You can also make Sugarfree Lozenges!

Use slippery elm powder as the flour. Or marshmallow root powder. I wasn’t sure if marshmallow root powder would work but it worked great.

Slippery elm is on an herbal watchlist. Due to overharvesting and elm diseases.
An herbal friend has used Siberian Elm that worked well.

Look for cultivated Slippery elm or try marshmallow root powder. It worked well for me too.

Make an herbal tea, strain and
let the tea cool. Licorice tea or other herbs such as red root or osha would work well here.

Add enough tea to form a dough.
Mix and pat the dough into a ball.

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Press or roll into shape.
Use small cookie cutters or a bottle cap or just cut strips into small pieces, lozenge size.

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Dusted with powdered ginger, soothing to sore throats.

Slippery elm powder mixed with a strained herbal tea made from horehound, licorice, osha, red root.

Have fun with this! You can use the slippery elm as a method to mix lots of herbs.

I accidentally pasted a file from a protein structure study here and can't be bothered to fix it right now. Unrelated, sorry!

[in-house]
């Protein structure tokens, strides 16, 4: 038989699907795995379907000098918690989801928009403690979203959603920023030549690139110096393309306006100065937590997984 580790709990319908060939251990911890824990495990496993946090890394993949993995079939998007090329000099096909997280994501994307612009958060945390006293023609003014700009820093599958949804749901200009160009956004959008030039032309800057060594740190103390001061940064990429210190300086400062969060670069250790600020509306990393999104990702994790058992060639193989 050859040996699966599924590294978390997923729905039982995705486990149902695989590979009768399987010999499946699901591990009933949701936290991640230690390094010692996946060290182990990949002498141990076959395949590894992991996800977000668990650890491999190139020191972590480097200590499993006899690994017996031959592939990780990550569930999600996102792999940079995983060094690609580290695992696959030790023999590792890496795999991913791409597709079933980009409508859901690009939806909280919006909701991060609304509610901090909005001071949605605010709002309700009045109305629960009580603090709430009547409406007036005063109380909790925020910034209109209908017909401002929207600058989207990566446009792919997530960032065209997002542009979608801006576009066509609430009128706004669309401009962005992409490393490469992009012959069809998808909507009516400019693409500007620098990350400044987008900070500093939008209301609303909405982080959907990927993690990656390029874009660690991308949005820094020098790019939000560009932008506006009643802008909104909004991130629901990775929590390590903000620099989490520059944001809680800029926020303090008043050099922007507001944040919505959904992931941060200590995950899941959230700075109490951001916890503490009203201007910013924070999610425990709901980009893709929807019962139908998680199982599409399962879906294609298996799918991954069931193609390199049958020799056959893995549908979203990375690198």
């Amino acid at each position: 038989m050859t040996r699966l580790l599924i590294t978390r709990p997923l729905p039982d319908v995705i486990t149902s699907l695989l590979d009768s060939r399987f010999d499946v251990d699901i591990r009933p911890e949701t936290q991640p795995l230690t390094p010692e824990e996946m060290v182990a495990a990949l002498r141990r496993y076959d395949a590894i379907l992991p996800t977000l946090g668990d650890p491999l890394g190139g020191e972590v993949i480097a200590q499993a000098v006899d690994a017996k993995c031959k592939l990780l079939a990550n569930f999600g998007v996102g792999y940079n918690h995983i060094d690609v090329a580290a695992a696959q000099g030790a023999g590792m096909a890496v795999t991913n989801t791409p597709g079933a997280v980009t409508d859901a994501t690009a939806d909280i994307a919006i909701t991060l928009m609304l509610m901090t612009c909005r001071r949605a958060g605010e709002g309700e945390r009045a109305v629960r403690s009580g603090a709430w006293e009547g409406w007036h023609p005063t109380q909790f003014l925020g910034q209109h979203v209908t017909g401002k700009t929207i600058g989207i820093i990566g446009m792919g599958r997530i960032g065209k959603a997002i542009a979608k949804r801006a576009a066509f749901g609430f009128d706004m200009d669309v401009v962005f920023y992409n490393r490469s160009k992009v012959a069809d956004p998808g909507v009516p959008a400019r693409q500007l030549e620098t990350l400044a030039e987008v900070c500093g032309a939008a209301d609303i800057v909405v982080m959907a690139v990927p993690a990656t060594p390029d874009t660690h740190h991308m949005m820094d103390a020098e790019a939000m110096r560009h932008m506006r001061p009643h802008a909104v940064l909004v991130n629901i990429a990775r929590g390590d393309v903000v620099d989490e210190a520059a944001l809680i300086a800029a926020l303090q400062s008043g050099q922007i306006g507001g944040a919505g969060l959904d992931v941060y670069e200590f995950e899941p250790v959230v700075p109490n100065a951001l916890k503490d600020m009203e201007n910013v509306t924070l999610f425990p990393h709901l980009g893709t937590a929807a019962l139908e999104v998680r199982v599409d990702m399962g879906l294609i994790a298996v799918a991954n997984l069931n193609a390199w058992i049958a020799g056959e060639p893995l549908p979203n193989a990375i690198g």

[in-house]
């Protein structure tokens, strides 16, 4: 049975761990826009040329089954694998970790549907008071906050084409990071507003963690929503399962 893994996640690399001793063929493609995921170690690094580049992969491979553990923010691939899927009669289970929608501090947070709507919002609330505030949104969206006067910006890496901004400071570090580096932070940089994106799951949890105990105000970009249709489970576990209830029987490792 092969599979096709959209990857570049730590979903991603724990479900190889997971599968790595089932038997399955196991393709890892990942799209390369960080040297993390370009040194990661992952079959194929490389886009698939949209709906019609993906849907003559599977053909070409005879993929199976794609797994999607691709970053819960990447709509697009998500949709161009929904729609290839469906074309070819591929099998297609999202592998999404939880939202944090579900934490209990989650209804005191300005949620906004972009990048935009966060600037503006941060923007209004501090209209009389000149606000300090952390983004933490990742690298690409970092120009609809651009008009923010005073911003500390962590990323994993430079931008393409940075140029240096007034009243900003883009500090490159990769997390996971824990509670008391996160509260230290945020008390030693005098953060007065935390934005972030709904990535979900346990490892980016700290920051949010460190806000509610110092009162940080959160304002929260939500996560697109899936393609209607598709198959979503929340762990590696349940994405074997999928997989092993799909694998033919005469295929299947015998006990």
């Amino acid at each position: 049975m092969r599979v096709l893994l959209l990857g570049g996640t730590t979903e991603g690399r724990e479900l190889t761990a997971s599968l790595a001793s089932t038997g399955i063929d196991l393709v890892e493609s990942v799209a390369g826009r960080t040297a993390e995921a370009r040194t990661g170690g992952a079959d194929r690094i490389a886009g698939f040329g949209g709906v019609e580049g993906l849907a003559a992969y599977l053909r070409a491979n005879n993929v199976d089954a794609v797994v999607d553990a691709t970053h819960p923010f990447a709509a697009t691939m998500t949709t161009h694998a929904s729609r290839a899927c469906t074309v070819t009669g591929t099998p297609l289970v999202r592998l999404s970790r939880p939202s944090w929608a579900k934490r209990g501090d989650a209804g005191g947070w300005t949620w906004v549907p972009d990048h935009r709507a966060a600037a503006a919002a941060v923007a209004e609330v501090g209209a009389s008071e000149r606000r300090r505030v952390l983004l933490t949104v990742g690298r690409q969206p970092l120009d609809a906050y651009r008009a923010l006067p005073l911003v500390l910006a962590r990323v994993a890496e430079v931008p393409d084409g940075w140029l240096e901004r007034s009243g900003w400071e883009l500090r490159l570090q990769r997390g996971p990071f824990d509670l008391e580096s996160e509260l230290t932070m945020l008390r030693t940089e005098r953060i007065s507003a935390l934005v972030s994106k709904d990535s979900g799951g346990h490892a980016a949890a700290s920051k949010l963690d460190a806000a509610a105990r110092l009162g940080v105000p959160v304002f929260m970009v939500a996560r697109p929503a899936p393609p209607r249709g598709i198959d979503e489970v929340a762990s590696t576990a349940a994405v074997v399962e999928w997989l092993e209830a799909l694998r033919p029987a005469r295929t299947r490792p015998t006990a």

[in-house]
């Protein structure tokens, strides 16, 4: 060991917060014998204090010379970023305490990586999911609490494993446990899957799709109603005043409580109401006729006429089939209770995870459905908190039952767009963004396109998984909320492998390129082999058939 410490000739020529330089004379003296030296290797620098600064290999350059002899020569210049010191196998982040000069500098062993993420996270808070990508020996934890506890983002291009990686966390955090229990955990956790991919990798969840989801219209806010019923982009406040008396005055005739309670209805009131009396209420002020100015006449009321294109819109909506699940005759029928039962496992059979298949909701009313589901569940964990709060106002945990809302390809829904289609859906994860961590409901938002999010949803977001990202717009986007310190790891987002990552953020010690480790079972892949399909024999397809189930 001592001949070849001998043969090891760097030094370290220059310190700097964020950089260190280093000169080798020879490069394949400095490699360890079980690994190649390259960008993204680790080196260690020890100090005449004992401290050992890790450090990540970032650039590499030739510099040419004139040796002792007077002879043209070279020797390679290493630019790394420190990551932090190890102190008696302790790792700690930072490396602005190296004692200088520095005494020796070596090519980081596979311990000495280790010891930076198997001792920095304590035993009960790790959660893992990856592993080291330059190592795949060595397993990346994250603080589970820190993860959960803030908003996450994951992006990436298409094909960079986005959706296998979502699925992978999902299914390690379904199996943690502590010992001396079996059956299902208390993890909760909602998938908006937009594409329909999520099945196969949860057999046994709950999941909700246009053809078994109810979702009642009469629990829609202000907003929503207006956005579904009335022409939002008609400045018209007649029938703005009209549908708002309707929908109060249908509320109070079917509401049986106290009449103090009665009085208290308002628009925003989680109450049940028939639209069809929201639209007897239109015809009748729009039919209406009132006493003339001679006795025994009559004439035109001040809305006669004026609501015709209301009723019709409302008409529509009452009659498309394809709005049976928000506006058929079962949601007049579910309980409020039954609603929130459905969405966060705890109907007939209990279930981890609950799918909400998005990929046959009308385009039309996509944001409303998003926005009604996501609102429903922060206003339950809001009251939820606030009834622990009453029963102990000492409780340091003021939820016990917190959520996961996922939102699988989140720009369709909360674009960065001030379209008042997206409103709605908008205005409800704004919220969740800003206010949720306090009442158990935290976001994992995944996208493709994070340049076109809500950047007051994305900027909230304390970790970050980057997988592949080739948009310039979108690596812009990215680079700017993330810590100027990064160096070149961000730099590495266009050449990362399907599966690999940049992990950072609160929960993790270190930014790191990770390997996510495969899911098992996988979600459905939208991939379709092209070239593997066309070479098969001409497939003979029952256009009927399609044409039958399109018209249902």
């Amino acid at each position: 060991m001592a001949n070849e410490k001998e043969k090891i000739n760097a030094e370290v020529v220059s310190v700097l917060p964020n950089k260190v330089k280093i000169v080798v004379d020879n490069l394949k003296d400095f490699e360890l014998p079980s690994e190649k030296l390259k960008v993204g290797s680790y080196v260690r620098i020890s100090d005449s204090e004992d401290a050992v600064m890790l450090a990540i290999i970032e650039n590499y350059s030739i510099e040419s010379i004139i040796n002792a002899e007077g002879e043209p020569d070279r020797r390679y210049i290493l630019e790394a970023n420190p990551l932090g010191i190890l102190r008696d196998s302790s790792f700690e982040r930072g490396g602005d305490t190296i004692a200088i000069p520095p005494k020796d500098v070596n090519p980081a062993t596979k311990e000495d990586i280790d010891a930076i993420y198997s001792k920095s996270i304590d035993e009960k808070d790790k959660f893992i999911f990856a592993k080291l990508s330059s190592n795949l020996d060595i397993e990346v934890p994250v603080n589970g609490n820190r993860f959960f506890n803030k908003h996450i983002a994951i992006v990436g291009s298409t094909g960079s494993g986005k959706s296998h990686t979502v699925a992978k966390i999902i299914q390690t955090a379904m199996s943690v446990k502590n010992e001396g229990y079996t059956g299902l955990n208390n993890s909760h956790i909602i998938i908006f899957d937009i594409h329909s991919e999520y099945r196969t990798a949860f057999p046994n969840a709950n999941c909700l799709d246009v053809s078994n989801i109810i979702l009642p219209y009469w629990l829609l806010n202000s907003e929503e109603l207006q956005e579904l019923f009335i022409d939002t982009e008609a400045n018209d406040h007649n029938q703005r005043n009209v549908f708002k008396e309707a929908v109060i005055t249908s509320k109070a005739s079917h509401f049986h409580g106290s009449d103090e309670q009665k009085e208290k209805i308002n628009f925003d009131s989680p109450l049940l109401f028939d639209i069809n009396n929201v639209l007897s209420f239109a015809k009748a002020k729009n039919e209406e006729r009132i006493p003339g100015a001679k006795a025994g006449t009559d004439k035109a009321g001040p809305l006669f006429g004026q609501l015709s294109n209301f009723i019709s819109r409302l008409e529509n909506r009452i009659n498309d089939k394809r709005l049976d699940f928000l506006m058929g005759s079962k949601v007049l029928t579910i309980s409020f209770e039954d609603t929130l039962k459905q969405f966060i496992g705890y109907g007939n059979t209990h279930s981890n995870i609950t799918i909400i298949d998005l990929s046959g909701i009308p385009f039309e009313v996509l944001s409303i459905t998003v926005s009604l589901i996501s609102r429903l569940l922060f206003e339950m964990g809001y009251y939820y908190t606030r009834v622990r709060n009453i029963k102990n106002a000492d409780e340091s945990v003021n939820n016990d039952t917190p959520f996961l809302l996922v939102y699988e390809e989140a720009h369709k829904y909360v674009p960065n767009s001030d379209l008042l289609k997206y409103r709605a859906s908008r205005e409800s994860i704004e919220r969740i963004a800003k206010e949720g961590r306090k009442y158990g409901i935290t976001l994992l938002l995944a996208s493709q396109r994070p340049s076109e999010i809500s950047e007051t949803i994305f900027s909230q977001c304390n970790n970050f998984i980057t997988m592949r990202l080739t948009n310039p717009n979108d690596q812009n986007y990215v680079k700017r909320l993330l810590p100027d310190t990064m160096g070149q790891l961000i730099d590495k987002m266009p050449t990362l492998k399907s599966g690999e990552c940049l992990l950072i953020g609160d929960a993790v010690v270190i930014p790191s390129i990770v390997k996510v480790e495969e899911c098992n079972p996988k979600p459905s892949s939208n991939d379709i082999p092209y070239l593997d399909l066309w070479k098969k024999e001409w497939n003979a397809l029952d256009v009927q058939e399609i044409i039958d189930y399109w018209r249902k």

Consider a happy mood lozenge.
Or a soothing tummy lozenge…
Possibilities are happily endless here.

Slippery elm, alone, has many health benefits: mucilage, soothing to gastric tissues, in combination with licorice can heal ulcers, helps heal mucous membranes -throat, etc.

Slippery elm lozenges are a fun activity to do with kids of all ages!

Try other herbal powders too!

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This is the marshmallow root dough

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And, the marshmallow lozenges cut into shape.

*A tip for drying lozenges. Mine molded. Even when dried for a few days. I recommend purified water, and drying on lowest setting of an oven til completely dry. Air dry first if you like.

Also honey or tiny amounts of stevia can be added to sweeten.

Lemon balm, elder berry and mints make nice flavor additions to counteract bitter herbs.

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Hard Candy Cleanup Tips!

Clean up works best with very hot water. It dissolves the candy. Some people suggest adding vinegar to the hot water. Soap and a scrubby sponge helps. But hot water is the trick.

Careful not to immerse the thermometer into cold water after cooking with it, as it could break!

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And the cough drops in a fun, recycled jar.